Financial Analytics Toolkit: Cash Flow Projections

7 Pages Posted: 30 Sep 2019 Last revised: 26 Oct 2019

See all articles by Marc L. Lipson

Marc L. Lipson

University of Virginia - Darden School of Business

Abstract

This note reviews the basics of projecting cash flows for a typical operating decision. To find the economic consequences of any decision, one needs to project the cash flow effects of that decision and discount those at the appropriate hurdle rate. The focus on cash flows arises because any evaluation of economic impact must recognize opportunity costs—the other uses to which one might allocate resources available to a firm. This note discusses two typical ways to organize operating information to calculate cash flow, typically referred to as free cash flow in this context. The first estimates the cash consequences related to various elements of a decision. The second starts with a typical accounting estimate of operating income before taxes and then makes adjustments. The concepts in this note are applied to the firm Morgan Industries, a setting that has been integrated across all the Financial Analytics Toolkit series of technical notes.

Excerpt

UVA-F-1896

Rev. Oct. 10, 2019

Financial Analytics Toolkit: Cash Flow Projections

To find the economic consequences of any decision, one needs to project the cash flow effects of that decision and discount those at the appropriate hurdle rate. This note reviews the basics of projecting cash flows for a typical operating decision.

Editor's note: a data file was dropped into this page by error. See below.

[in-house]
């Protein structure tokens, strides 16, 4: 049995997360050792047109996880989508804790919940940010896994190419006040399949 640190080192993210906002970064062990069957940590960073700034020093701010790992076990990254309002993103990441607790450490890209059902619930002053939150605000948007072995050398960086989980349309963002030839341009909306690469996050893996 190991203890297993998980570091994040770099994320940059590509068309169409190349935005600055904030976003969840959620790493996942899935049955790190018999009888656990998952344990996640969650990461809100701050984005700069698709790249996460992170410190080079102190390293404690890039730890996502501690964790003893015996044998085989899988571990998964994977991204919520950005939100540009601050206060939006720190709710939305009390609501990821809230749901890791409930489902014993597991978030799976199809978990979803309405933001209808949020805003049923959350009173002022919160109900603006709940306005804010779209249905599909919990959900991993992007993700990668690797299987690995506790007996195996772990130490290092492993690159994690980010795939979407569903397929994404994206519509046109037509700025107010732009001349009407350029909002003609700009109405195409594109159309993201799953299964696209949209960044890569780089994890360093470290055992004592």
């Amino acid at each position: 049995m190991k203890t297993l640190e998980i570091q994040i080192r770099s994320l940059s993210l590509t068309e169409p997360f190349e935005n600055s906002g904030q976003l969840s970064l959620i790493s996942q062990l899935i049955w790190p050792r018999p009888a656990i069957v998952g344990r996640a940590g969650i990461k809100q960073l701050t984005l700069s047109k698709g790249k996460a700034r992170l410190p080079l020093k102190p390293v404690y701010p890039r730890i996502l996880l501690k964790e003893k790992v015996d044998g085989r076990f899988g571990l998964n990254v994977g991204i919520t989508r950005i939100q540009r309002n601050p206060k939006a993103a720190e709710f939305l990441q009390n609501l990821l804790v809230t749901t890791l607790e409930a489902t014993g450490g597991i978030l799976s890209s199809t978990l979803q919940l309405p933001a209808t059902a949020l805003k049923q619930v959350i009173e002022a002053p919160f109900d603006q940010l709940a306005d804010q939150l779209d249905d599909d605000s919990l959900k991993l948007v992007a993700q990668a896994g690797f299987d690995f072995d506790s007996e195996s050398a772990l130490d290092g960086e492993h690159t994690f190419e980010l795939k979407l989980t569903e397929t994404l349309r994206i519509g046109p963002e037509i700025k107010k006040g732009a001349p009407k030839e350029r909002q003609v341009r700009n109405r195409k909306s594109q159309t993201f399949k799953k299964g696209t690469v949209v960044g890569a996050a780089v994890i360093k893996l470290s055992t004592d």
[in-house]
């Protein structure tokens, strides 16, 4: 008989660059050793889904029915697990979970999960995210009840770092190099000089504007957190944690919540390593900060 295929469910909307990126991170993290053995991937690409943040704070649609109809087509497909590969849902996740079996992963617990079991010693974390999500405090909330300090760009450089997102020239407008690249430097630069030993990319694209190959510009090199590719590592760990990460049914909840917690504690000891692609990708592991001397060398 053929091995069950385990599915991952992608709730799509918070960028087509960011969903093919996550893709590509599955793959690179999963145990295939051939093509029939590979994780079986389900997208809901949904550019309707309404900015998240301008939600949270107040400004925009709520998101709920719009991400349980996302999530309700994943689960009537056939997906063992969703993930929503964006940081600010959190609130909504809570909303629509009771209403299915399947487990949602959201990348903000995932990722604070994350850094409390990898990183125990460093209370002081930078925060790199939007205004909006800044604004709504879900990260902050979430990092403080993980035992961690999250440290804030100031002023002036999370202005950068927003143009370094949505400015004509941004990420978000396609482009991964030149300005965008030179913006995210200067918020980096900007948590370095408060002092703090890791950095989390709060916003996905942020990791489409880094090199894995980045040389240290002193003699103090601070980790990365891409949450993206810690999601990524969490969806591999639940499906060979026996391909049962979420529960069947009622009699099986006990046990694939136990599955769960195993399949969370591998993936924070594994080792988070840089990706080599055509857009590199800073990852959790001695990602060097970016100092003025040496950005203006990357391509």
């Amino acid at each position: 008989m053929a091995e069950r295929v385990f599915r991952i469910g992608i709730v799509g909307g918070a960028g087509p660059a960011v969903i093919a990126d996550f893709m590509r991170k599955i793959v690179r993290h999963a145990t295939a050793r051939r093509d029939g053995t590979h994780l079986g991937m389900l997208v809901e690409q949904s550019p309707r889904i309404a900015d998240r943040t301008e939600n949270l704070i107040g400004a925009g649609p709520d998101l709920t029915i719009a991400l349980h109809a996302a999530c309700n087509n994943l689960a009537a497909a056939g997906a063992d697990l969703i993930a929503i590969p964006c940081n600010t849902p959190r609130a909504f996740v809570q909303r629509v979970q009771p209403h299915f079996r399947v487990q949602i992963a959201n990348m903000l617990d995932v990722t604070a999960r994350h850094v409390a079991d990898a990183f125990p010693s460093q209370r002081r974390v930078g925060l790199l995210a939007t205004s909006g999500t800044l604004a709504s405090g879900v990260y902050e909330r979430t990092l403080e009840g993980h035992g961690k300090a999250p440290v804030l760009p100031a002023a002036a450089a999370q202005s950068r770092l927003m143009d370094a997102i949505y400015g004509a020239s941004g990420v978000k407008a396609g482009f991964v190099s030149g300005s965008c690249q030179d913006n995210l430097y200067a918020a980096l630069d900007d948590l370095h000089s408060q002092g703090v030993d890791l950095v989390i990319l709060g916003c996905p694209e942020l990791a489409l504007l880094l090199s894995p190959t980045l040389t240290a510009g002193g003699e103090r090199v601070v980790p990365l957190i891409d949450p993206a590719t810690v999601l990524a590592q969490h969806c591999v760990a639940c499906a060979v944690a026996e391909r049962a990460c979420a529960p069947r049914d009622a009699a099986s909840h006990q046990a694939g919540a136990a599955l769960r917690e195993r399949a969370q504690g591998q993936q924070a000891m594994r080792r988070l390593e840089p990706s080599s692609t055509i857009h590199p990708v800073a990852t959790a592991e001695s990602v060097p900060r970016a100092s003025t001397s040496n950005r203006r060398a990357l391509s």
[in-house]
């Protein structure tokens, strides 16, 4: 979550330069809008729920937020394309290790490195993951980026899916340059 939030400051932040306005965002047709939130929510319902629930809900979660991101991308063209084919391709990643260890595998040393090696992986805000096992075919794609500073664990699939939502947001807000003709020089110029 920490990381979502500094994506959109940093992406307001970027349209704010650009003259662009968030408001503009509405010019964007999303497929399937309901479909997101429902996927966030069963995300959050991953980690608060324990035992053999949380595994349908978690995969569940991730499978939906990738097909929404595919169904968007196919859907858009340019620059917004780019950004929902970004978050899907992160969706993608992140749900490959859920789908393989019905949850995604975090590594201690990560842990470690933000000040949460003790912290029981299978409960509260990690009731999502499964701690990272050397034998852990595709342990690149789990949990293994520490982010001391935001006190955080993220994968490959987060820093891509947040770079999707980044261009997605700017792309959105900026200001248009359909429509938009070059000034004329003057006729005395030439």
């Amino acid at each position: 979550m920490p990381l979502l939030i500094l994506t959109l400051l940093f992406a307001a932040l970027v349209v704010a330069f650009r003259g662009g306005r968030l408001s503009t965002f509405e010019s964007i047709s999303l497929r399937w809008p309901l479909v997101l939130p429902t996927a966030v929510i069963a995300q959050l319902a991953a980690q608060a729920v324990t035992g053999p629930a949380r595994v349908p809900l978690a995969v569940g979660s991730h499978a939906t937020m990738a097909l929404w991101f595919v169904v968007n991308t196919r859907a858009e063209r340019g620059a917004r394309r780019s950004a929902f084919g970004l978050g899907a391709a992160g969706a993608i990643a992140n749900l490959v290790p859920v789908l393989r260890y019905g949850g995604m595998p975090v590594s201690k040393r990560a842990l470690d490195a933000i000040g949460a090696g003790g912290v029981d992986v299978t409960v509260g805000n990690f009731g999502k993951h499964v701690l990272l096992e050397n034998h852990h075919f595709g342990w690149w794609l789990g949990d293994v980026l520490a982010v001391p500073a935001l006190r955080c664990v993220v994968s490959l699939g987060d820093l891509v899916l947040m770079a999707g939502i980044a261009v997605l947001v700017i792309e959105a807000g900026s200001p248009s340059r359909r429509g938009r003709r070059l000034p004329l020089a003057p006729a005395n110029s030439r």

The focus on cash flows arises because any evaluation of economic impact must recognize opportunity costs—the other uses to which one might allocate resources available to a firm. Since a cash flow received today can be invested, it matters whether a decision generates a cash flow today versus a cash flow in the future. The central challenge with cash flow projections, therefore, is to adjust correctly for items that affect the timing of cash flows: accrual accounting impacts on reported results and tax effects associated with depreciation and amortization.

There are two typical ways to organize operating information to calculate cash flow. The first estimates the cash consequences related to various elements of a decision. We will refer to this approach as a calculation of cash flow by parts. The second starts with a typical accounting estimate of operating income before taxes and then makes adjustments. We will refer to this approach as a calculation of free cash flow. In either situation, the resulting cash flow can be referred to as “free cash flow,” though this name is more commonly associated with the second approach.

. . .

Keywords: free cash flow, operating cash flow, decision-making, operations, costs, valuation, financial analytics

Suggested Citation

Lipson, Marc L., Financial Analytics Toolkit: Cash Flow Projections. Darden Case No. UVA-F-1896. Available at SSRN: https://ssrn.com/abstract=3460758

Marc L. Lipson (Contact Author)

University of Virginia - Darden School of Business

P.O. Box 6550
Charlottesville, VA 22906-6550
United States

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